Today started badly. I’m getting a cold. At breakfast, a 40ish woman asked if Steve were my son. When I explained he was my husband, she stuttered around and said that if someone had made that mistake to her she would have run right to the spa for Botox. Just keep diggin that hole, honey.
So, today’s comments may have a slightly negative tinge.
I got off the boat to go for my walking tour. On shore was the nightmare of shopping centers with loud music, cheap t-shirts, expensive jewelry and DRUGS. Who knew you could by Viagra and Prozac over the counter in Belize? And not too expensive. Of course, US Customs might be a problem.
Dale led our walking tour and he is so proud of his country. Belize used to be the world’s exporter of mahogany. Many of the colonial buildings are 100% mahogany. Yeah, the same wood as your grandma’s dining room table. Even Mr. Chippendale shipped his mahogany from Belize to England.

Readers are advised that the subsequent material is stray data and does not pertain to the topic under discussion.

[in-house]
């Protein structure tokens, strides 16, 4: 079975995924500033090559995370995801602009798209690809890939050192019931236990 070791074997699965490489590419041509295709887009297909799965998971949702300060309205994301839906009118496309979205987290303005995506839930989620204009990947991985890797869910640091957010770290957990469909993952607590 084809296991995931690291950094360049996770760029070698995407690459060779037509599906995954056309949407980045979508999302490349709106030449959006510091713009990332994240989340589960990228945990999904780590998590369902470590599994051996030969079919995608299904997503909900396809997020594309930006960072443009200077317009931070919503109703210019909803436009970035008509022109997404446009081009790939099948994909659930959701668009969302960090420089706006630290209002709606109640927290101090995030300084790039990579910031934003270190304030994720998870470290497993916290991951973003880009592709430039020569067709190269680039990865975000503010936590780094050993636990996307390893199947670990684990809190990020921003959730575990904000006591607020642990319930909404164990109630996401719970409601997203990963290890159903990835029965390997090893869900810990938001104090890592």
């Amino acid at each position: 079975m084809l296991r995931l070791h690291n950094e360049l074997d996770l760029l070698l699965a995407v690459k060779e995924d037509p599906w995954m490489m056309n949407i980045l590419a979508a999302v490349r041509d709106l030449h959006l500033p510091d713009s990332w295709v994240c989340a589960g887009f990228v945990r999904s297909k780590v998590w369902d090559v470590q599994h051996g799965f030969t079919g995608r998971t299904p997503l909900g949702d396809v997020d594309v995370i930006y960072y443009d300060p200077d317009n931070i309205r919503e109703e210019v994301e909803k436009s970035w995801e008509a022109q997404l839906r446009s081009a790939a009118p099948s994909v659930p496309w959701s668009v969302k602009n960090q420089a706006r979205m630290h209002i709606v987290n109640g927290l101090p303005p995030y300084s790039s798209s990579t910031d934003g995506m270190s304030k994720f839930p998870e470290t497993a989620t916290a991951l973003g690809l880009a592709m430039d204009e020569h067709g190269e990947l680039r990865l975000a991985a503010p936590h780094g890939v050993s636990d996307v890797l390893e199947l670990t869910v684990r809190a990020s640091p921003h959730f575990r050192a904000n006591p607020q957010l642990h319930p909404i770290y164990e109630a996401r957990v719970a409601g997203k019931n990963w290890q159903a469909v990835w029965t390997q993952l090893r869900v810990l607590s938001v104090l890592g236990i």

We went to his church and school. All schools are run by churches. The kids wear uniforms and were very well behaved in the classroom. I could and did look through the windows. We passed some middle school students at phys.ed. and they were taunting each other just like every middle school kid here does. I liked that, too.
There is much poverty in Belize, but people don’t just sit around in it. They are doing or selling or working to make any money they can. Of course, many depend on the cruise ship trade. They make a darn good beer there. Tastes like an English beer. We didn’t hesitate to try a few.
Back on the boat I worked on the socks and the mittens. I also helped the bartender create a drink that didn’t use sugar syrup—too sweet for me—but did use lots of gin and lime juice. Had fat free yogurt for a late lunch and am finally relaxed by the pool reading. Steve is lightly snoring. All is good.
There seem to be so many couples on this cruise even older than we are who walk around holding hands. One couple is seated near us, each reading their own book, but holding hands on the table. So sweet.
I edited out all the negative bits so you didn’t have to read them. They involved sales clerks, humidity, and the aforementioned cold.